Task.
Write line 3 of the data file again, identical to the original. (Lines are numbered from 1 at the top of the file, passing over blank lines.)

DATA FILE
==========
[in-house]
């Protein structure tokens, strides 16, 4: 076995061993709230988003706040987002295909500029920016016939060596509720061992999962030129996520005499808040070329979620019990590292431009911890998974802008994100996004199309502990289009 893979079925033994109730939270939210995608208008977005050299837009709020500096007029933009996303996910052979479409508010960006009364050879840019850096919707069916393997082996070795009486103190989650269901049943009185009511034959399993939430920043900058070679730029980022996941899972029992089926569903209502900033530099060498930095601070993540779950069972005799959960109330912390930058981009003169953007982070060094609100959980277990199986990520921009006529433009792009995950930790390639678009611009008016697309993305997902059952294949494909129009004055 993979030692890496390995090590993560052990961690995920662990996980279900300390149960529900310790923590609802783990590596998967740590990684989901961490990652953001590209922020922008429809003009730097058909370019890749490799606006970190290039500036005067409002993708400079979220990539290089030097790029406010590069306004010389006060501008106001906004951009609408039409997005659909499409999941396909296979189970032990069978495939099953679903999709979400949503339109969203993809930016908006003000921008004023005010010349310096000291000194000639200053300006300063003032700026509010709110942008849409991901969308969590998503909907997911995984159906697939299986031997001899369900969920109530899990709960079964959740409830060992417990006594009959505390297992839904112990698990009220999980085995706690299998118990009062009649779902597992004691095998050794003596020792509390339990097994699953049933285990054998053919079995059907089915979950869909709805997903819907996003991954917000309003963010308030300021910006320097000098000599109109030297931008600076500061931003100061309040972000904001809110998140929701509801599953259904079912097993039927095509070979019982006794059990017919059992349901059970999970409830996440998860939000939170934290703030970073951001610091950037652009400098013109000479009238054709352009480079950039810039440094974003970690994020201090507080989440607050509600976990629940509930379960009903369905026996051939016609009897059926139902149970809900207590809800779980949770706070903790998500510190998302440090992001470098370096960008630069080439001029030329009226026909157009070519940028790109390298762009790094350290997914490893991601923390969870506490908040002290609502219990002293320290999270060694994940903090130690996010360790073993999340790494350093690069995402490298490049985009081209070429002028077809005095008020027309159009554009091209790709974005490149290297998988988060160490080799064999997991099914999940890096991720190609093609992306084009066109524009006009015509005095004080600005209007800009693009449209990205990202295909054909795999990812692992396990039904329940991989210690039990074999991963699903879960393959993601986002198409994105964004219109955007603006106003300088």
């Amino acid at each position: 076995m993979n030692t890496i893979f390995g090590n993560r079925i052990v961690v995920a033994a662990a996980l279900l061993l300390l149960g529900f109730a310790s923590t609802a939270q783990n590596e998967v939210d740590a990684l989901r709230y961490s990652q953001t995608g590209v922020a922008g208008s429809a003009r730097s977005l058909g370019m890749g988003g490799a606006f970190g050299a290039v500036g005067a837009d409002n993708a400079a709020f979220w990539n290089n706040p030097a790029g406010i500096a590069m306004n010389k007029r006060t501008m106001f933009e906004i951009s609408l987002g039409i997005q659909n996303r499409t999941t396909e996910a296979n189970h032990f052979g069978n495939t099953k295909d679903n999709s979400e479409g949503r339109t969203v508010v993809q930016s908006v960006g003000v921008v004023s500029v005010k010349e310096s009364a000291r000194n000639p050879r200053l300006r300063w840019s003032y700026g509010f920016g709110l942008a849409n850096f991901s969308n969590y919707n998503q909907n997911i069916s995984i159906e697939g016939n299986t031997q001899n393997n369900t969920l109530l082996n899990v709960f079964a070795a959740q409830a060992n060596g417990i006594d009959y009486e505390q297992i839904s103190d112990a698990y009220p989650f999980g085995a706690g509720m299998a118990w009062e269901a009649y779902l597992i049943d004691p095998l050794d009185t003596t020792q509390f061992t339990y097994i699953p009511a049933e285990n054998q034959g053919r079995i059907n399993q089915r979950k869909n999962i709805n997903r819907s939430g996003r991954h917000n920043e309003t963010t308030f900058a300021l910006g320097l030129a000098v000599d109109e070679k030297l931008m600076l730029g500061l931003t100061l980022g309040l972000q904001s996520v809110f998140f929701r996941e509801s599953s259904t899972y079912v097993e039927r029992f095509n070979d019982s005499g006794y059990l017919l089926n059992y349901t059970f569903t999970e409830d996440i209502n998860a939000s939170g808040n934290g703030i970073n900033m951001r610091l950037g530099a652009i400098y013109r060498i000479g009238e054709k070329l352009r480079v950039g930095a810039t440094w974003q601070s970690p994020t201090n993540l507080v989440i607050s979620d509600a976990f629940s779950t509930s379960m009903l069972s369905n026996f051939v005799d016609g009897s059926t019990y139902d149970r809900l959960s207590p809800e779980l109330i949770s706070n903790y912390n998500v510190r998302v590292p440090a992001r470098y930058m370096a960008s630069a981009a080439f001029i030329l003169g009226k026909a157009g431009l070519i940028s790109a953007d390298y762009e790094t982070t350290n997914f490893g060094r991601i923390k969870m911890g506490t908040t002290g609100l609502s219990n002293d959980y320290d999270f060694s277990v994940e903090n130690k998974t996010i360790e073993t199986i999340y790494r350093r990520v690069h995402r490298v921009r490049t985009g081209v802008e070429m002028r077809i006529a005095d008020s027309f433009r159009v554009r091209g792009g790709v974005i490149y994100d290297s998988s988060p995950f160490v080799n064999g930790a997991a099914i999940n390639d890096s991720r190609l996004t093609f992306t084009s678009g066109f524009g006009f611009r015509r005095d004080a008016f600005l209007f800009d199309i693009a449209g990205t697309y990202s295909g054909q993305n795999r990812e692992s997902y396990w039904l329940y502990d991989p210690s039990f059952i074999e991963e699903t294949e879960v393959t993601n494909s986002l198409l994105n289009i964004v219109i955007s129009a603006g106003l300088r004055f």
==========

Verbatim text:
């Amino acid at each position: 076995m993979n030692t890496i893979f390995g090590n993560r079925i052990v961690v995920a033994a662990a996980l279900l061993l300390l149960g529900f109730a310790s923590t609802a939270q783990n590596e998967v939210d740590a990684l989901r709230y961490s990652q953001t995608g590209v922020a922008g208008s429809a003009r730097s977005l058909g370019m890749g988003g490799a606006f970190g050299a290039v500036g005067a837009d409002n993708a400079a709020f979220w990539n290089n706040p030097a790029g406010i500096a590069m306004n010389k007029r006060t501008m106001f933009e906004i951009s609408l987002g039409i997005q659909n996303r499409t999941t396909e996910a296979n189970h032990f052979g069978n495939t099953k295909d679903n999709s979400e479409g949503r339109t969203v508010v993809q930016s908006v960006g003000v921008v004023s500029v005010k010349e310096s009364a000291r000194n000639p050879r200053l300006r300063w840019s003032y700026g509010f920016g709110l942008a849409n850096f991901s969308n969590y919707n998503q909907n997911i069916s995984i159906e697939g016939n299986t031997q001899n393997n369900t969920l109530l082996n899990v709960f079964a070795a959740q409830a060992n060596g417990i006594d009959y009486e505390q297992i839904s103190d112990a698990y009220p989650f999980g085995a706690g509720m299998a118990w009062e269901a009649y779902l597992i049943d004691p095998l050794d009185t003596t020792q509390f061992t339990y097994i699953p009511a049933e285990n054998q034959g053919r079995i059907n399993q089915r979950k869909n999962i709805n997903r819907s939430g996003r991954h917000n920043e309003t963010t308030f900058a300021l910006g320097l030129a000098v000599d109109e070679k030297l931008m600076l730029g500061l931003t100061l980022g309040l972000q904001s996520v809110f998140f929701r996941e509801s599953s259904t899972y079912v097993e039927r029992f095509n070979d019982s005499g006794y059990l017919l089926n059992y349901t059970f569903t999970e409830d996440i209502n998860a939000s939170g808040n934290g703030i970073n900033m951001r610091l950037g530099a652009i400098y013109r060498i000479g009238e054709k070329l352009r480079v950039g930095a810039t440094w974003q601070s970690p994020t201090n993540l507080v989440i607050s979620d509600a976990f629940s779950t509930s379960m009903l069972s369905n026996f051939v005799d016609g009897s059926t019990y139902d149970r809900l959960s207590p809800e779980l109330i949770s706070n903790y912390n998500v510190r998302v590292p440090a992001r470098y930058m370096a960008s630069a981009a080439f001029i030329l003169g009226k026909a157009g431009l070519i940028s790109a953007d390298y762009e790094t982070t350290n997914f490893g060094r991601i923390k969870m911890g506490t908040t002290g609100l609502s219990n002293d959980y320290d999270f060694s277990v994940e903090n130690k998974t996010i360790e073993t199986i999340y790494r350093r990520v690069h995402r490298v921009r490049t985009g081209v802008e070429m002028r077809i006529a005095d008020s027309f433009r159009v554009r091209g792009g790709v974005i490149y994100d290297s998988s988060p995950f160490v080799n064999g930790a997991a099914i999940n390639d890096s991720r190609l996004t093609f992306t084009s678009g066109f524009g006009f611009r015509r005095d004080a008016f600005l209007f800009d199309i693009a449209g990205t697309y990202s295909g054909q993305n795999r990812e692992s997902y396990w039904l329940y502990d991989p210690s039990f059952i074999e991963e699903t294949e879960v393959t993601n494909s986002l198409l994105n289009i964004v219109i955007s129009a603006g106003l300088r004055f």